London Influences and Charms… “ If Japan taught me to embrace simplicity, London had brought out the “ mad hatter” element to my work.” In London she adopted the English sensibility of mixing different periods together; the quirky and unexpected all coming together with nonchalance. Like Japan, she has taken in all her surroundings a kin to a sponge soaking up water. She says it’s very much like a salad bowl of Art and culture.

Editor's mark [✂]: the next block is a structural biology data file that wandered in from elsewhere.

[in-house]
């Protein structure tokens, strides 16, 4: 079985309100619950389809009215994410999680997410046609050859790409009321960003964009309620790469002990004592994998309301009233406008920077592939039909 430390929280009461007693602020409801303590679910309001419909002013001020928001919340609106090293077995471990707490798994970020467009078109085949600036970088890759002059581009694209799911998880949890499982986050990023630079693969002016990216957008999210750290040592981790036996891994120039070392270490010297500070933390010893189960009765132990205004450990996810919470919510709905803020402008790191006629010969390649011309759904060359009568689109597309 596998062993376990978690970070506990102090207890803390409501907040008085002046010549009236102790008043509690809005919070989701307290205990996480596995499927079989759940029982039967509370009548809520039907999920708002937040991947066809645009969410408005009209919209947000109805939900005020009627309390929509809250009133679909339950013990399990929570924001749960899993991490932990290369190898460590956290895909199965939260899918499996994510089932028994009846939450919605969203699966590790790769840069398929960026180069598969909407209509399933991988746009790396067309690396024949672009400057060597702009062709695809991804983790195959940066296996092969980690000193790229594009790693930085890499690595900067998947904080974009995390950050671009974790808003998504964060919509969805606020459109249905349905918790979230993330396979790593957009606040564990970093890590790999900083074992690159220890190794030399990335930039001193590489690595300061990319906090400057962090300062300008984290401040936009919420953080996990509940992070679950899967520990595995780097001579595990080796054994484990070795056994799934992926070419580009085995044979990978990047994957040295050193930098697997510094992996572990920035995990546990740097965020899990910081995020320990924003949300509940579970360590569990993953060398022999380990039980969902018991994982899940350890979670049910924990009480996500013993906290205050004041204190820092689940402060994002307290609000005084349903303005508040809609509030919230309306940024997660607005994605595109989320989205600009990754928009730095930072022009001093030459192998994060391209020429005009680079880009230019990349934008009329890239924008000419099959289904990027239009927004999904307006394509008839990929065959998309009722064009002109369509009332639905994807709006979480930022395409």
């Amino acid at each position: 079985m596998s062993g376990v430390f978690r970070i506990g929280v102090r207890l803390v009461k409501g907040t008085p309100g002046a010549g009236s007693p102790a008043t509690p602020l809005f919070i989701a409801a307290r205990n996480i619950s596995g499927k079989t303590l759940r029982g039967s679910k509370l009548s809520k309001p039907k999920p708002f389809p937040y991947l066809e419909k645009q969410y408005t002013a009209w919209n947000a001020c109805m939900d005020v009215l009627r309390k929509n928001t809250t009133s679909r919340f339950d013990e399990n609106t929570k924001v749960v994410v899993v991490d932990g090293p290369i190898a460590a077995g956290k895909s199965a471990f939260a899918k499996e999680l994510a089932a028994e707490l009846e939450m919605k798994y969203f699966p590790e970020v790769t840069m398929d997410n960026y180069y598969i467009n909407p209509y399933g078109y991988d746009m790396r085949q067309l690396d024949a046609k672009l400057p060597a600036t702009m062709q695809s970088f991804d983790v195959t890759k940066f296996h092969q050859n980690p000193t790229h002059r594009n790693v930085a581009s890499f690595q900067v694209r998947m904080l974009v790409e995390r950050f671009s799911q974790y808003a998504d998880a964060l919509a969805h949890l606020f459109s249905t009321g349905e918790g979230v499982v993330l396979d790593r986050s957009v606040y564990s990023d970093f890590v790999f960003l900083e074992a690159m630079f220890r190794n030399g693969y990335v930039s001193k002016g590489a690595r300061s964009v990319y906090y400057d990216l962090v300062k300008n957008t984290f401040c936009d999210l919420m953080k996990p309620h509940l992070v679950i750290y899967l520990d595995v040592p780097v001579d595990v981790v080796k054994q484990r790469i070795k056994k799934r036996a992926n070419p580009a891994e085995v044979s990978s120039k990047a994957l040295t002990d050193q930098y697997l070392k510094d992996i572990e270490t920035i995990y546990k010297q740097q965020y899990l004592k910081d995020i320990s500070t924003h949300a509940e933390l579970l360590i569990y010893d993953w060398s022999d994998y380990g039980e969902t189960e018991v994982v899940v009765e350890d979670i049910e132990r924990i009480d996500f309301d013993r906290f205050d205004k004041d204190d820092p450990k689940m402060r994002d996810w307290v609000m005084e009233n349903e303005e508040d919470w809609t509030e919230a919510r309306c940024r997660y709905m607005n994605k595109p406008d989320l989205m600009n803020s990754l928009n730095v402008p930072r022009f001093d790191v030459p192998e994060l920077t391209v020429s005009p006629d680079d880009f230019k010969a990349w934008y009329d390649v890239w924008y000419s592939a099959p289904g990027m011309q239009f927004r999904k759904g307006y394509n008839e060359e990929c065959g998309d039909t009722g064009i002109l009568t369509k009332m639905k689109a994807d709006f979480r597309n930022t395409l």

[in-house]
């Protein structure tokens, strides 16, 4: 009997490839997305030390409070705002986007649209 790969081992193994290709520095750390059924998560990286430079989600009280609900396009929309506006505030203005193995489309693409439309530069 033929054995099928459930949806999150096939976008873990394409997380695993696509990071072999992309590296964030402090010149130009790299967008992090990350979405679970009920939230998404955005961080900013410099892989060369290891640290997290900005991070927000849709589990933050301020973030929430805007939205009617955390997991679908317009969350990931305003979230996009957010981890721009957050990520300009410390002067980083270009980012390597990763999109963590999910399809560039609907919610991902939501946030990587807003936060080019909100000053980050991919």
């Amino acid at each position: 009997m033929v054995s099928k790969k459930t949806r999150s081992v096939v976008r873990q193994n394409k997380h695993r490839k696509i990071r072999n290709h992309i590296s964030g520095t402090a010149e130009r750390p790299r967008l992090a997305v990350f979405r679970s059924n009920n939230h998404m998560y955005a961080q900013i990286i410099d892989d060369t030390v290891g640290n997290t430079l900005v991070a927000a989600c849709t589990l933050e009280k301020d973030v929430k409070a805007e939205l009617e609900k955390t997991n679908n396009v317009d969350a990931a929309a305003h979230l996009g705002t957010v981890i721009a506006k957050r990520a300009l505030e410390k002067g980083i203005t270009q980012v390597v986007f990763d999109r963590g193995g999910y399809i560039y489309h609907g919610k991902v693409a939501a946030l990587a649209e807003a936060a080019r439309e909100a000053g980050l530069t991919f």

Buckle your seat belt as you join me on virtual tour of Rachel’s favorite places in London with her as our guide. We start with breakfast at Woolsey’s. Then we head to the Royal Academy of Art (which she reminds me is both a school and museum.) We pop into Fortnum & Mason for tea and delectable English biscuits before, dashing to see the latest Functional Art at David Gill Gallery on King Street, followed by a visit to Sims Reed. Here we find most amazing lithographs. Then we indulge for a bite to eat at the Claridges Bar before heading over to Grey’s Antique Market for some of the best vintage jewelry. After we visit the Tower of London, she brings us to Chancery Lane Silver Vaults. Here she has found for herself some vintage silver pieces that will be perfect for entertaining. Back in the quintessential London black taxi as we drive through Regents Park she points out to us the beautiful Georgian architecture and notes its perfection of symmetry and balance. She’s an inspiration to listen to as she shares her interior design savoir-faire.